Theatre Above the Law’s sampler platter of four one-acts from the late 19th and early 20th centuries (most of them seldom produced) offers mixed results. The opening piece, A Dollar by Yiddish playwright David Pinski, feels like an extended acting exercise in which archetypes (the Comedian, the Villain, the Ingenue, etc.) fight over the titular object. But things improve quickly with Thornton Wilder’s The Wreck on the 525, an odd and haunting piece about Mr. Hawkins (Nick Barnes), a “family man” who seems to be having big doubts about his life. It’s a cunning taste of Wilder’s ability to find the mysterious in the quotidian (as in Our Town), with a scosh of Cheeverlike dark suburban angst woven in.
A Night of Classic and Unique One ActsThrough 12/18: Fri-Sat 8 PM, Sun 3 PM; also Mon 12/5 7:30 PM (industry night); no performances Fri-Sun 11/25-11/27; Jarvis Square Theater, 1439 W. Jarvis, theatreatl.org, $25 (senior/student $20)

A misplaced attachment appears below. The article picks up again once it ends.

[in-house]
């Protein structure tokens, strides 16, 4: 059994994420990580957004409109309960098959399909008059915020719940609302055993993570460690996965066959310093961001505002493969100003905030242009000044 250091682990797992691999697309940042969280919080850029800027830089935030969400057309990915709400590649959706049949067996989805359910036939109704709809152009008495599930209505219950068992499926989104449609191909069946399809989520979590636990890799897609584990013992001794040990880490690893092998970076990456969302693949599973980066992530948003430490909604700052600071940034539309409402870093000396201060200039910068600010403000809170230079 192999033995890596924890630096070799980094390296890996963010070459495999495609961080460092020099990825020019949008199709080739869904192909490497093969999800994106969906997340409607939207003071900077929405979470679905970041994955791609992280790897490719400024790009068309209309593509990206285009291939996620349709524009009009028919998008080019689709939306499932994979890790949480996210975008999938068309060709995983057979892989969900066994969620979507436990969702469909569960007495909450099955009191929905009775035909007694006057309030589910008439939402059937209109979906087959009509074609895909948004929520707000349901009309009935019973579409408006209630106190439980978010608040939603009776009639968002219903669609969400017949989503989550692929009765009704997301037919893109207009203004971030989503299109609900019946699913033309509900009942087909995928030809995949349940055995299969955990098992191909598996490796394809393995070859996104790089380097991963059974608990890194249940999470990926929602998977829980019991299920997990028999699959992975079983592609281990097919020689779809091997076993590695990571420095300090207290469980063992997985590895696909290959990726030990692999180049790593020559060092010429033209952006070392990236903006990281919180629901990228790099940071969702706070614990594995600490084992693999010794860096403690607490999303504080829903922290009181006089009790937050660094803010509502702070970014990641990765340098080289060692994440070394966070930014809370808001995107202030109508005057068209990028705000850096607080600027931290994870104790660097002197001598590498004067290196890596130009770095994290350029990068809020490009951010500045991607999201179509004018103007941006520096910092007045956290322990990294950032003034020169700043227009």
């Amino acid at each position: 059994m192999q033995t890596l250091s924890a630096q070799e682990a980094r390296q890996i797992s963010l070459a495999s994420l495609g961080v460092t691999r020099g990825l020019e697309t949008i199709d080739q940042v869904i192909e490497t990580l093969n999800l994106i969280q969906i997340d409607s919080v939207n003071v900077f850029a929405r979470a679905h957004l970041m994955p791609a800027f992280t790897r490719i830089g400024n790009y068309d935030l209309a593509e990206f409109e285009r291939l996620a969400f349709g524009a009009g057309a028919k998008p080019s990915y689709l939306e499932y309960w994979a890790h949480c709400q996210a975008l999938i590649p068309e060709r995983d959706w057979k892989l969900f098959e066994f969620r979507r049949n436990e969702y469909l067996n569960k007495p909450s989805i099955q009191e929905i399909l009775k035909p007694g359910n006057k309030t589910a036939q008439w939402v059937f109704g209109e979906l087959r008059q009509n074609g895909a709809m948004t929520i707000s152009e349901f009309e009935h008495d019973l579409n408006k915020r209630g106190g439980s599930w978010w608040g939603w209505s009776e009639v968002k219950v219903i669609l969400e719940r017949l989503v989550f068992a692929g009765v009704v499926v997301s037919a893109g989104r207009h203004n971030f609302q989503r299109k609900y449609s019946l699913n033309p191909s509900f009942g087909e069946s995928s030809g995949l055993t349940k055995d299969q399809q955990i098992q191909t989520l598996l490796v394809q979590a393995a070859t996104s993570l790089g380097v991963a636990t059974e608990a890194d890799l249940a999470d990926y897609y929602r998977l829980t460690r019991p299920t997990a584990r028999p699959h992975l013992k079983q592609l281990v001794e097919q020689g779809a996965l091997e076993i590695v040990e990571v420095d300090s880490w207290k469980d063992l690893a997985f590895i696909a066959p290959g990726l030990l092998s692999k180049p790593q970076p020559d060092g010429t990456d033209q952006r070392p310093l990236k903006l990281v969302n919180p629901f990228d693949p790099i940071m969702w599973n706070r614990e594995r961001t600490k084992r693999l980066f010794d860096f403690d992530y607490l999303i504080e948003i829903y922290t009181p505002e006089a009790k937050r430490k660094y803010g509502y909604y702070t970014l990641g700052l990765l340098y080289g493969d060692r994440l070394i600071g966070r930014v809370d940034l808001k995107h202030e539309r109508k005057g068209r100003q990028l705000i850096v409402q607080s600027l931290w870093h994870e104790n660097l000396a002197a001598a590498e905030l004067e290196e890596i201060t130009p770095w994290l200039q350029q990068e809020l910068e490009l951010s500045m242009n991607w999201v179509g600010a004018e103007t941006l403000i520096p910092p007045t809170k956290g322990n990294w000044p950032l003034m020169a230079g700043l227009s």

Alice Gerstenberg’s Fourteen is a madcap feminist comedy of manners, presented like a sitcom, applause track and all. A society woman (Jamie Redwood) attempts to achieve the perfect number at a dinner party, as represented in the title. As guests drop on and off the RSVP list, her frustration grows, and she also berates her shy daughter (Lena Valenti) about the need to entice the wealthy bachelor Mom’s chosen as her seatmate. (Gerstenberg was a pioneer of the “little theater” movement in Chicago, probably best known for her play Overtones.) Finally, Anton Chekhov’s The Proposal (perhaps most popular of the four) is a silly confection in which a neurotic and hypochondriacal young man attempts to win the hand of the farmer’s daughter next door—only to find that they cannot stop arguing over who owns a slice of meadowland, and whose hunting dog is superior. (Andrew Cawley as the suitor demonstrates excellent physical comedic skills.)
Under Tony Lawry’s direction, the cast generally finds the tonal shifts between the pieces. The Wilder and Chekhov selections are easily the standouts, but for anyone with an interest in theater history, the 90-minute show provides an opportunity to delve into lesser-known works.